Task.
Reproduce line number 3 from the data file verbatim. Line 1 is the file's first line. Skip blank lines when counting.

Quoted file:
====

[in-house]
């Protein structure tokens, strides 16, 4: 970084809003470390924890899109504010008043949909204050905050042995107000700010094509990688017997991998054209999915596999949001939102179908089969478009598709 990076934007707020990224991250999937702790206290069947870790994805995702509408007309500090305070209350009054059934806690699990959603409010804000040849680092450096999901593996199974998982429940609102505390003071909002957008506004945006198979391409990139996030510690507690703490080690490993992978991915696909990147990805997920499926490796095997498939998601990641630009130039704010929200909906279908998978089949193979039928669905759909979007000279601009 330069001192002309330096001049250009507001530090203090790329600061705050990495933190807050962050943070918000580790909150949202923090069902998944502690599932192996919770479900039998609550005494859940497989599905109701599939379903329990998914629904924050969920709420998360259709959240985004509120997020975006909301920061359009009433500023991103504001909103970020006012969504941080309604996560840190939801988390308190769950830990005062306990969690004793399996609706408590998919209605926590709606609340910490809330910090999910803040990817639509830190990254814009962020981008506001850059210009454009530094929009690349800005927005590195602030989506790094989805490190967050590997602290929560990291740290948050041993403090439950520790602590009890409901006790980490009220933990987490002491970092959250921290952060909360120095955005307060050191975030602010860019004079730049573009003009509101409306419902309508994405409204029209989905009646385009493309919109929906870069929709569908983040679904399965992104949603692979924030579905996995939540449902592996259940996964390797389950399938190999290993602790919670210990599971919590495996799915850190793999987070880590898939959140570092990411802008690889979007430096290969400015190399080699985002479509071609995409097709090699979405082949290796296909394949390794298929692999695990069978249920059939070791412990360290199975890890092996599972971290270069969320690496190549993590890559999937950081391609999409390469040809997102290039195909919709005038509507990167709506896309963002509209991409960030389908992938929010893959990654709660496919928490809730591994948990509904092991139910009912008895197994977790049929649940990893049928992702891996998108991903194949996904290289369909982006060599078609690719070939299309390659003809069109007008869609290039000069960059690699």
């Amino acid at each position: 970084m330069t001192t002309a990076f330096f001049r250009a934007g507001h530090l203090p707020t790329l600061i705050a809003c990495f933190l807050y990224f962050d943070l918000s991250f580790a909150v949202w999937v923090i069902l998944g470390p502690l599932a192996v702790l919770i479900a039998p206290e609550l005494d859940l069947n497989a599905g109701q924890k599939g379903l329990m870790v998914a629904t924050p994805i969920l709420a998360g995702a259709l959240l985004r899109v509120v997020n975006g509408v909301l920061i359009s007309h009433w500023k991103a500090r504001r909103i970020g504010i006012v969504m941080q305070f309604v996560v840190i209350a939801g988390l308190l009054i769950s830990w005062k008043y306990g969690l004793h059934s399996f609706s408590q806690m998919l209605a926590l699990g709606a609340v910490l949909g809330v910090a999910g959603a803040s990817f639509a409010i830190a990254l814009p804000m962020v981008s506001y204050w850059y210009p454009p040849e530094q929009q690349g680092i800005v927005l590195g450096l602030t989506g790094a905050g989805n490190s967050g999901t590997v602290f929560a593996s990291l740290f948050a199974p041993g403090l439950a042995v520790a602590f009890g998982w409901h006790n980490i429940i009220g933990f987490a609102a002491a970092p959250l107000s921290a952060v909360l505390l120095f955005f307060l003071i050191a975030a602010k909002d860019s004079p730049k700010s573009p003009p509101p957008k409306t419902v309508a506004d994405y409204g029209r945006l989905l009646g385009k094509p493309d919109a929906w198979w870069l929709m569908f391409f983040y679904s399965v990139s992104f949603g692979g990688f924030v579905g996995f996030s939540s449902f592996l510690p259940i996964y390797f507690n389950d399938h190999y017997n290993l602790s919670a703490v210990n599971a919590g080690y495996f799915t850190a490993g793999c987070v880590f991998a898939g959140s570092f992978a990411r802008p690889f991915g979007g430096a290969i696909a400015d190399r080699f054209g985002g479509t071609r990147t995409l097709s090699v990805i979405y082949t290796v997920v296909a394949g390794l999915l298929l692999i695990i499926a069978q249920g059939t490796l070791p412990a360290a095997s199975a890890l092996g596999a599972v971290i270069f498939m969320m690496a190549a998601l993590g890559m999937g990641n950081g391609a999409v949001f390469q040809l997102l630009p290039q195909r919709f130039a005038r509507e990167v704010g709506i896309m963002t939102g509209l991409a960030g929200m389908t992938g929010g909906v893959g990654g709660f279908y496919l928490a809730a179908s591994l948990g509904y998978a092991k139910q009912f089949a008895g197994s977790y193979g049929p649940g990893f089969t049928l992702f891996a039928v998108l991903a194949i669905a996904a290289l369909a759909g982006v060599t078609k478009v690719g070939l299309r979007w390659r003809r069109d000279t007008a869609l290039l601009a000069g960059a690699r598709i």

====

């Amino acid at each position: 970084m330069t001192t002309a990076f330096f001049r250009a934007g507001h530090l203090p707020t790329l600061i705050a809003c990495f933190l807050y990224f962050d943070l918000s991250f580790a909150v949202w999937v923090i069902l998944g470390p502690l599932a192996v702790l919770i479900a039998p206290e609550l005494d859940l069947n497989a599905g109701q924890k599939g379903l329990m870790v998914a629904t924050p994805i969920l709420a998360g995702a259709l959240l985004r899109v509120v997020n975006g509408v909301l920061i359009s007309h009433w500023k991103a500090r504001r909103i970020g504010i006012v969504m941080q305070f309604v996560v840190i209350a939801g988390l308190l009054i769950s830990w005062k008043y306990g969690l004793h059934s399996f609706s408590q806690m998919l209605a926590l699990g709606a609340v910490l949909g809330v910090a999910g959603a803040s990817f639509a409010i830190a990254l814009p804000m962020v981008s506001y204050w850059y210009p454009p040849e530094q929009q690349g680092i800005v927005l590195g450096l602030t989506g790094a905050g989805n490190s967050g999901t590997v602290f929560a593996s990291l740290f948050a199974p041993g403090l439950a042995v520790a602590f009890g998982w409901h006790n980490i429940i009220g933990f987490a609102a002491a970092p959250l107000s921290a952060v909360l505390l120095f955005f307060l003071i050191a975030a602010k909002d860019s004079p730049k700010s573009p003009p509101p957008k409306t419902v309508a506004d994405y409204g029209r945006l989905l009646g385009k094509p493309d919109a929906w198979w870069l929709m569908f391409f983040y679904s399965v990139s992104f949603g692979g990688f924030v579905g996995f996030s939540s449902f592996l510690p259940i996964y390797f507690n389950d399938h190999y017997n290993l602790s919670a703490v210990n599971a919590g080690y495996f799915t850190a490993g793999c987070v880590f991998a898939g959140s570092f992978a990411r802008p690889f991915g979007g430096a290969i696909a400015d190399r080699f054209g985002g479509t071609r990147t995409l097709s090699v990805i979405y082949t290796v997920v296909a394949g390794l999915l298929l692999i695990i499926a069978q249920g059939t490796l070791p412990a360290a095997s199975a890890l092996g596999a599972v971290i270069f498939m969320m690496a190549a998601l993590g890559m999937g990641n950081g391609a999409v949001f390469q040809l997102l630009p290039q195909r919709f130039a005038r509507e990167v704010g709506i896309m963002t939102g509209l991409a960030g929200m389908t992938g929010g909906v893959g990654g709660f279908y496919l928490a809730a179908s591994l948990g509904y998978a092991k139910q009912f089949a008895g197994s977790y193979g049929p649940g990893f089969t049928l992702f891996a039928v998108l991903a194949i669905a996904a290289l369909a759909g982006v060599t078609k478009v690719g070939l299309r979007w390659r003809r069109d000279t007008a869609l290039l601009a000069g960059a690699r598709i």